Same Sex Marriage Immigration
Arizona Immigration Attorney: Same Sex Marriage

On October 31, 2013, attorney John Messing successfully obtained approval of the first same-sex marriage petition for permanent residency considered by USCIS in southern Arizona. The client wrote:

My same-sex spouse sponsored me for a green card as soon DOMA became unconstitutional. John, was very prompt to return my call himself in order to get some info about the case and let me know whether he could help us and whether we should go ahead with a consultation.

After some thinking, we went with the consultation. John charges a fair fee for the consultation and if you hire him for the case, then he applies the consultation payment towards to your total balance.

John was very understanding, knowledgeable of the immigration law, and he knows and understands how the local USCIS office operates, which is very important for tricky cases.

John was very responsive with emails; most of the time he would reply within the hour and many times within minutes.

Once we filled our application I asked John about a possible timeline of events. I was pleasantly surprised how everything went like John set it will go.

John accompanied as for the interview;walking through the Tucson USCIS building everyone was saying hello to John. At the interview everything went well; at the end there was a legal issue (our case was the first one for the Tucson's office) that was raised for same-sex marriages, and John got it resolved within hours!

I got my green card in the mail about 10 days after the interview! Dealing with immigration matters it was always a stressful matter for me, as soon as I hired John I stopped worrying. You should do the same!

On June 26, 2013 the U.S. Supreme Court ruled that the Defense of Marriage Act (DOMA) was unconstitutional. As a result, same-sex couples married legally in a U.S. or foreign jurisdiction that authorizes same-sex marriages should be eligible for family based green cards in the U.S. that were previously unavailable, with equal requirements and rights as heterosexual couples.

Although there is some uncertainty about the applicable procedures and time frames to implement them, Secretary of Homeland Security Janet Napolitano promised swift action with sister agencies to implement the ruling, and issued preliminary FAQ's for the process. and the Director of the United States Citizenship and Immigration Services stated in an address to an annual convention of immigration lawyers on June 27, 2013 that cases of same-sex marriage green card petitions based on marriage to a U.S. citizen which were previously denied based on DOMA will now be processed. The implication is that new filings should also be processed without delay.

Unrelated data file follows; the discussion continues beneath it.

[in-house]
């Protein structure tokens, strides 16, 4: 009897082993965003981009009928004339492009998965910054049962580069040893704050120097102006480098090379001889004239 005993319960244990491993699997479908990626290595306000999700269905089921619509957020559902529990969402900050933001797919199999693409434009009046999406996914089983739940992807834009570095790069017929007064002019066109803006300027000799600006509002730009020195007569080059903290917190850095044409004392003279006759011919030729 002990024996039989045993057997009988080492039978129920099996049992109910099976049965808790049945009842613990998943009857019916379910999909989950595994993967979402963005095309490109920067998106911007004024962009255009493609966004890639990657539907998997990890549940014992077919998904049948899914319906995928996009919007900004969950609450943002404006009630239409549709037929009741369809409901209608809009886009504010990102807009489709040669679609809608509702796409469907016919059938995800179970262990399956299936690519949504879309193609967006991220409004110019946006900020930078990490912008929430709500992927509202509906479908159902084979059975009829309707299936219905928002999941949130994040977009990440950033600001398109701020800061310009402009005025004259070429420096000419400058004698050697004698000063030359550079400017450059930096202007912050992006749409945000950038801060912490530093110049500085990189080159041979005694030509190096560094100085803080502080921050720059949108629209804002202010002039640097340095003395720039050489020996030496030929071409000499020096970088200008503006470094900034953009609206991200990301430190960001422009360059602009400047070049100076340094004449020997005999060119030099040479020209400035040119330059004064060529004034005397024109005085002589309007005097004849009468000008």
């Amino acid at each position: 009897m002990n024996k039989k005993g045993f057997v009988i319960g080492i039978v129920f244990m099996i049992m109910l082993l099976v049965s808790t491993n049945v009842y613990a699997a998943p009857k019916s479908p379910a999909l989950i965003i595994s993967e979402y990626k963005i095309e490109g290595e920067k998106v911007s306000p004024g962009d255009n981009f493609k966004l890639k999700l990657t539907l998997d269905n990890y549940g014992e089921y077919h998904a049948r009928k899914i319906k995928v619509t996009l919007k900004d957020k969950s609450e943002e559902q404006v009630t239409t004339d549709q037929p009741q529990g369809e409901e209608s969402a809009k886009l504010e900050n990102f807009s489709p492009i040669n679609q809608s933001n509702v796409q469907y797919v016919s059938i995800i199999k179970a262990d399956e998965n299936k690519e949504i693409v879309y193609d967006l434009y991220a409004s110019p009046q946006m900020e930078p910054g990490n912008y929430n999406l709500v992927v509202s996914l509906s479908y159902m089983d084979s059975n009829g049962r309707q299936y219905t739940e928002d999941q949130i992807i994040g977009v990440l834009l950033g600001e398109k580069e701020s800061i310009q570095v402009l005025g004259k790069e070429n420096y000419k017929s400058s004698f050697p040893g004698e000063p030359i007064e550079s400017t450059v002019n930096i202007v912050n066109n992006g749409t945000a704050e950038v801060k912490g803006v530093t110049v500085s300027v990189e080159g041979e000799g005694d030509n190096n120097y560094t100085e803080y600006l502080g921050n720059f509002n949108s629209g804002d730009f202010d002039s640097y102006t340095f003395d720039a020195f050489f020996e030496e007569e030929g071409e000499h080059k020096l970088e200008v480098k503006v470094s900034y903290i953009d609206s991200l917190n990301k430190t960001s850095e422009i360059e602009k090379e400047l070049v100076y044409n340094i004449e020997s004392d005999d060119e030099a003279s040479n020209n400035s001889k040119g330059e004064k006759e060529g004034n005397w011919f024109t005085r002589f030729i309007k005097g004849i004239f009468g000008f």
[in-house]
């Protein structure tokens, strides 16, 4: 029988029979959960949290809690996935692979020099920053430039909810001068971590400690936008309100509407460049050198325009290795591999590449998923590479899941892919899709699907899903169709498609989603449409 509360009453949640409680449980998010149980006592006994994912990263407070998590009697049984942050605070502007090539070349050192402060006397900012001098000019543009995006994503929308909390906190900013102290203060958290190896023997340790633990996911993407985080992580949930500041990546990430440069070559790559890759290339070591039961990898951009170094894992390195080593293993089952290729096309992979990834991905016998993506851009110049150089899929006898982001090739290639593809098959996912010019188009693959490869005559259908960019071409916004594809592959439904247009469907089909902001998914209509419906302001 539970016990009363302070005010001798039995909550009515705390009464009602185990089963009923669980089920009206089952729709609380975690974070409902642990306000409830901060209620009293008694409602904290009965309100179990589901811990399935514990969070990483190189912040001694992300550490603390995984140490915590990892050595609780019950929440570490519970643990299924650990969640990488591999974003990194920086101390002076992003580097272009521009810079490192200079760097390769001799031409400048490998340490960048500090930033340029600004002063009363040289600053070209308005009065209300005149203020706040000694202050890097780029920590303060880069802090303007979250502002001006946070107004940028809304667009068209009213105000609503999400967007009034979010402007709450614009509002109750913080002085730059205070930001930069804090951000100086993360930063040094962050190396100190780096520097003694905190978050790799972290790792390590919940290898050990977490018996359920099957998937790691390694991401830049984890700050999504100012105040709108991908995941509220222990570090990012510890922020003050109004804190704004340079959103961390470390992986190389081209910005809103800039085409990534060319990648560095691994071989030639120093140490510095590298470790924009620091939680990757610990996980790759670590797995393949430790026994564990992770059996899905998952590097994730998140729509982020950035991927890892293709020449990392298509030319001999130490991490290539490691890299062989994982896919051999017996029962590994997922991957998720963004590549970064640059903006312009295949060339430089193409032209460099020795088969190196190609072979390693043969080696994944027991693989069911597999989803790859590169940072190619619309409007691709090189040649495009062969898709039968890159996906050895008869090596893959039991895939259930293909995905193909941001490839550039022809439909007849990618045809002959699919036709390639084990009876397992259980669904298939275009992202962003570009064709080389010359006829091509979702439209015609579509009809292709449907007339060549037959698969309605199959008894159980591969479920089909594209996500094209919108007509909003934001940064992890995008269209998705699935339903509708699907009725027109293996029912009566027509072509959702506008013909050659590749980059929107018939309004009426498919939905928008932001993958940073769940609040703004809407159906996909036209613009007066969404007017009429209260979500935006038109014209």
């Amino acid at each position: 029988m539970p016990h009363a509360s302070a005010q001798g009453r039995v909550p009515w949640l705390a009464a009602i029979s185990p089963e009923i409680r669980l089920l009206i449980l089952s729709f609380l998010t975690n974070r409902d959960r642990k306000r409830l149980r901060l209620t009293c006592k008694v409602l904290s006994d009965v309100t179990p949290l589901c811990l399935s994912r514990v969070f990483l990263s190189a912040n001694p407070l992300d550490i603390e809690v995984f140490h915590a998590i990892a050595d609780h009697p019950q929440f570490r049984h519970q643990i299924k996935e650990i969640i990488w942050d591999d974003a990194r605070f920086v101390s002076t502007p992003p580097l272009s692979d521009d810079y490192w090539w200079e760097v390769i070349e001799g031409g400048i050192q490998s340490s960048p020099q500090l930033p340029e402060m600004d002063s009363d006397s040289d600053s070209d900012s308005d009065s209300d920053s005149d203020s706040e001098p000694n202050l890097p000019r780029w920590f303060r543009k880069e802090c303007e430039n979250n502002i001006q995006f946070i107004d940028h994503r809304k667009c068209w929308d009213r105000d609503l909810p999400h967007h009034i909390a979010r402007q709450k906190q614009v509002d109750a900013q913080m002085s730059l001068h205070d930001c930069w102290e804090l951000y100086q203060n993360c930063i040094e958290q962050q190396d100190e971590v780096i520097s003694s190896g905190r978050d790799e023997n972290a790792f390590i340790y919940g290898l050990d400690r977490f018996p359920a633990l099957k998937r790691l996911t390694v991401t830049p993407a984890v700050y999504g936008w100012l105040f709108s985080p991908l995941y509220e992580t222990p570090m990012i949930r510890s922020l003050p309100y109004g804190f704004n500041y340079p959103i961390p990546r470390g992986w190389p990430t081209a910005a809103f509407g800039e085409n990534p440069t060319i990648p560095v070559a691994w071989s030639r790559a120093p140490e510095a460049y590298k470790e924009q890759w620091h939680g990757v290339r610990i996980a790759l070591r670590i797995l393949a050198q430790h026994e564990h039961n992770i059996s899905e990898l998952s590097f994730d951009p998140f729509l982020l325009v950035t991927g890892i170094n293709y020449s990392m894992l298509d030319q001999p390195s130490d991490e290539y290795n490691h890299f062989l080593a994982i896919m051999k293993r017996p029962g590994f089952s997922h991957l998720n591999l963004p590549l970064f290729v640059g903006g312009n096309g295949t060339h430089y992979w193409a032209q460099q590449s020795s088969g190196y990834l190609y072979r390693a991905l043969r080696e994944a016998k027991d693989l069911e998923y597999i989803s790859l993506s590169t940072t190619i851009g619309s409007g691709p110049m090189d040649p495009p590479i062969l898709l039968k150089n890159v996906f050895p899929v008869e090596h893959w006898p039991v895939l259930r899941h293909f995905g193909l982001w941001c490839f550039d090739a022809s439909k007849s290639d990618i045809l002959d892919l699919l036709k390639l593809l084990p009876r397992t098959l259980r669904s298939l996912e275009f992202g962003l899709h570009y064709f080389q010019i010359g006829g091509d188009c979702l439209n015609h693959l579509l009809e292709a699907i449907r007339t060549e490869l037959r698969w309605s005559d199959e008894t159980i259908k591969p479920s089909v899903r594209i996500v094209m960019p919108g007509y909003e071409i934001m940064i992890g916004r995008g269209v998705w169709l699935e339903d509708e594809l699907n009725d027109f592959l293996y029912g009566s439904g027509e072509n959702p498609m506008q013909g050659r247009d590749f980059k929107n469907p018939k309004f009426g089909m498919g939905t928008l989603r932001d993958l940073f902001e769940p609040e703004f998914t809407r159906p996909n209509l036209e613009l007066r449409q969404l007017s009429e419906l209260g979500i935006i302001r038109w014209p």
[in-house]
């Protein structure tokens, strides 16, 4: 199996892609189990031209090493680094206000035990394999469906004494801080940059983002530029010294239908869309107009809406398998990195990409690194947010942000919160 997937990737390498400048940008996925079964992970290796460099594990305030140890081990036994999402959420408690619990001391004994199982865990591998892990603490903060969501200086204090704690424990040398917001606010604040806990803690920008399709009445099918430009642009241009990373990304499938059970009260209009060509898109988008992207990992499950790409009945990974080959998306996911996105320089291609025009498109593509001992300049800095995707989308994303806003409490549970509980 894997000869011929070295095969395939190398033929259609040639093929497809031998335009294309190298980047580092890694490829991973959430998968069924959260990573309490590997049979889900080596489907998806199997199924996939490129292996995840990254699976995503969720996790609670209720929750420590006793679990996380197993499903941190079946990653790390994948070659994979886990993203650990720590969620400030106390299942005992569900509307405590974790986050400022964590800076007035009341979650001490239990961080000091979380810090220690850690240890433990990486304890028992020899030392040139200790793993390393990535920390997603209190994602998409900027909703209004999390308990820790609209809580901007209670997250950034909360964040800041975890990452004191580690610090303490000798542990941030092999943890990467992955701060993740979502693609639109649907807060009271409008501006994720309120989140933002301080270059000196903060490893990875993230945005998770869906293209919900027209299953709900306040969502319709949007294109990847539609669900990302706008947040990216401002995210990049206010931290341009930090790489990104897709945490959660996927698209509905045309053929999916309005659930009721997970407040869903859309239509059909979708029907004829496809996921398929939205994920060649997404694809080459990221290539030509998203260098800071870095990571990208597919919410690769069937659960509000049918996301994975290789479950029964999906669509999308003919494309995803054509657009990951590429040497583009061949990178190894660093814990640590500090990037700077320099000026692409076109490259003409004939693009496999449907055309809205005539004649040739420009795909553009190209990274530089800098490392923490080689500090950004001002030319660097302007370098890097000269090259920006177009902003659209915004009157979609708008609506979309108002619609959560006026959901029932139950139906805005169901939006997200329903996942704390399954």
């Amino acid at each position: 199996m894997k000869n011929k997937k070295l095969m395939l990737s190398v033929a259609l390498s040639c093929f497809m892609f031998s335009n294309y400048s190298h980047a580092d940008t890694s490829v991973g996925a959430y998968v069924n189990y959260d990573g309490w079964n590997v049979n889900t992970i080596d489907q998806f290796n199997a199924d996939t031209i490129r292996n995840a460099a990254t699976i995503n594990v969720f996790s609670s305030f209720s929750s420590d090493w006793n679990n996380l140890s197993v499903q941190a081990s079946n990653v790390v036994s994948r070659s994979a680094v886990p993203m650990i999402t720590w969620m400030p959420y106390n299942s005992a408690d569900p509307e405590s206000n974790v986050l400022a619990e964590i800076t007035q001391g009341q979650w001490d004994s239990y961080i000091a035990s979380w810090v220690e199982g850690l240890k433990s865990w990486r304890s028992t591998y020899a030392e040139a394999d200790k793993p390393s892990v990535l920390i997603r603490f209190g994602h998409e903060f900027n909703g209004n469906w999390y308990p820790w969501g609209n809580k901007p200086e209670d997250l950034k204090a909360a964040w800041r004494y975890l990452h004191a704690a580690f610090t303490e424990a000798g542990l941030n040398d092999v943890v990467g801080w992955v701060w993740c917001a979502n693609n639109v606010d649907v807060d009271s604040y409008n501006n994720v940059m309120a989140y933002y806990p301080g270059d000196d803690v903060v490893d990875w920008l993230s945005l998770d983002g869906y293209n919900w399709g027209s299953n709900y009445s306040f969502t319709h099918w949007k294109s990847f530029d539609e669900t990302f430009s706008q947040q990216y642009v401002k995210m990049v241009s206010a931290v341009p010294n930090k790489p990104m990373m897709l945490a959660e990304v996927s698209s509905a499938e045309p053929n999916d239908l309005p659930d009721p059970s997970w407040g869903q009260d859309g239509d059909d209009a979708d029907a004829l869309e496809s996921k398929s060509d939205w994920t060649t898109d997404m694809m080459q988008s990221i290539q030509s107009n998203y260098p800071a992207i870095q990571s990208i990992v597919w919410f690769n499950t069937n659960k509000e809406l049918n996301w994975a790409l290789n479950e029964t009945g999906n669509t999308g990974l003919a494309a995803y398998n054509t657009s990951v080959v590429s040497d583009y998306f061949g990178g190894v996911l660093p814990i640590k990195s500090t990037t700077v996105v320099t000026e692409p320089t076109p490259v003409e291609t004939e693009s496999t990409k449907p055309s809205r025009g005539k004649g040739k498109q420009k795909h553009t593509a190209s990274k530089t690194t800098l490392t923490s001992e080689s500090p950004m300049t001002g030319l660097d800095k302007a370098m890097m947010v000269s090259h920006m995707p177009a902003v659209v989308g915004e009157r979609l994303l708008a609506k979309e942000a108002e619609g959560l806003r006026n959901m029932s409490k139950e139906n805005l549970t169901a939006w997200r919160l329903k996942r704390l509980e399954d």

The New York Times reported on June 30, 2013 that a same sex petiton for permanent residency was approved in Florida, where gay marriage is not performable, though the couple held the marriage ceremony in New York, where it is.

The U.S. Board of Immigration Appeals, in Matter of Zeleniak, 26 I&N Dec. 158 (BIA 2013), re-affirmed that the law of the place of marriage in most circumstances was all that was needed for permanent residency, without regard to the law of the place where the couple resides when filing.

Since August, 2013, the Foreign Affairs Manual provides that the law of the place of marriage governs exclusively to determine if a marriage is immigration-eligible. See 9 FAM 40.1 N1.1. The State Department and Homeland Security websites are in agreement.

It is important to bear in mind that state laws may have residency requirements prior to marriage applicable to all marriages and they should be consulted before making plans for a ceremony for that purpose.

On July 26, 2013, USCIS clarified that same sex married foreign nationals who accompany their foreign spouses for authorized work, investment or student purposes to obtain immigration benefits available to spousal dependents will be eligible just like opposite sex couples. However, unlike same sex spouses of U.S. citizens, any such dependent spouse who has overstayed a visa or engaged in unauthorized work in the past may encounter problems, and if the period of overstay or unauthorized employment has exceeded six months, may face a bar to return to the U.S. for many years if they simply leave the U.S. and try to re-enter as a same sex dependent spouse under the new ruling. This is not specific to same sex couples and is also true for opposite sex couples with a dependent foreign spouse who has overstayed a visa or worked without authorization.

Bottom line: same sex couples should be treated identically as opposite sex couples as a matter of official policy within USCIS.

For these and any other DOMA related issues, Please contact Messing Law Offices at (520) 512-5432 for further assistance.

At Messing Law Offices, we provide high quality legal services and expertise to families, working men and women, and businesses. If you have a concern in the areas of family based immigration, business based immigration, employment based immigration, or naturalization and you are seeking the help of an experienced immigration lawyer, contact Messing Law Offices at (520) 512-5432 for professional Arizona immigration attorney assistance.